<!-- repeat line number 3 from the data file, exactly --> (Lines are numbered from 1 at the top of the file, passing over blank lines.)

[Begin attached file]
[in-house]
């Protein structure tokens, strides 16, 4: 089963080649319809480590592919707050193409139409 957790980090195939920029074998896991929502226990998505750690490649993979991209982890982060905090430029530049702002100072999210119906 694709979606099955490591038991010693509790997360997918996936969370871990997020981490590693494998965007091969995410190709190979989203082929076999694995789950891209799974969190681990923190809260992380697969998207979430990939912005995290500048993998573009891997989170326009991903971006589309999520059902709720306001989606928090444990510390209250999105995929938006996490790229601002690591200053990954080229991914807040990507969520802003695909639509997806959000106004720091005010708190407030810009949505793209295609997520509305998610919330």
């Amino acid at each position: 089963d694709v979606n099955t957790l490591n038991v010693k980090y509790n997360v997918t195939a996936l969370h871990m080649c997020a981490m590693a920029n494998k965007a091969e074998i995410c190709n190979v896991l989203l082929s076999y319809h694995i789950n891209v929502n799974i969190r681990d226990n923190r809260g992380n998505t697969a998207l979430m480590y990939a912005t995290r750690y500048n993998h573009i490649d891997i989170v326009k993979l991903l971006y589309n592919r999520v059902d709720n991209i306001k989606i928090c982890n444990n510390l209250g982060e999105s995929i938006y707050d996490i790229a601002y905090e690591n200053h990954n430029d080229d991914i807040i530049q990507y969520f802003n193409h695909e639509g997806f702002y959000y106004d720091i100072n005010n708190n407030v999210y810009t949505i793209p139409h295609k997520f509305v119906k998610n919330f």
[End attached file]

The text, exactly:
């Amino acid at each position: 089963d694709v979606n099955t957790l490591n038991v010693k980090y509790n997360v997918t195939a996936l969370h871990m080649c997020a981490m590693a920029n494998k965007a091969e074998i995410c190709n190979v896991l989203l082929s076999y319809h694995i789950n891209v929502n799974i969190r681990d226990n923190r809260g992380n998505t697969a998207l979430m480590y990939a912005t995290r750690y500048n993998h573009i490649d891997i989170v326009k993979l991903l971006y589309n592919r999520v059902d709720n991209i306001k989606i928090c982890n444990n510390l209250g982060e999105s995929i938006y707050d996490i790229a601002y905090e690591n200053h990954n430029d080229d991914i807040i530049q990507y969520f802003n193409h695909e639509g997806f702002y959000y106004d720091i100072n005010n708190n407030v999210y810009t949505i793209p139409h295609k997520f509305v119906k998610n919330f």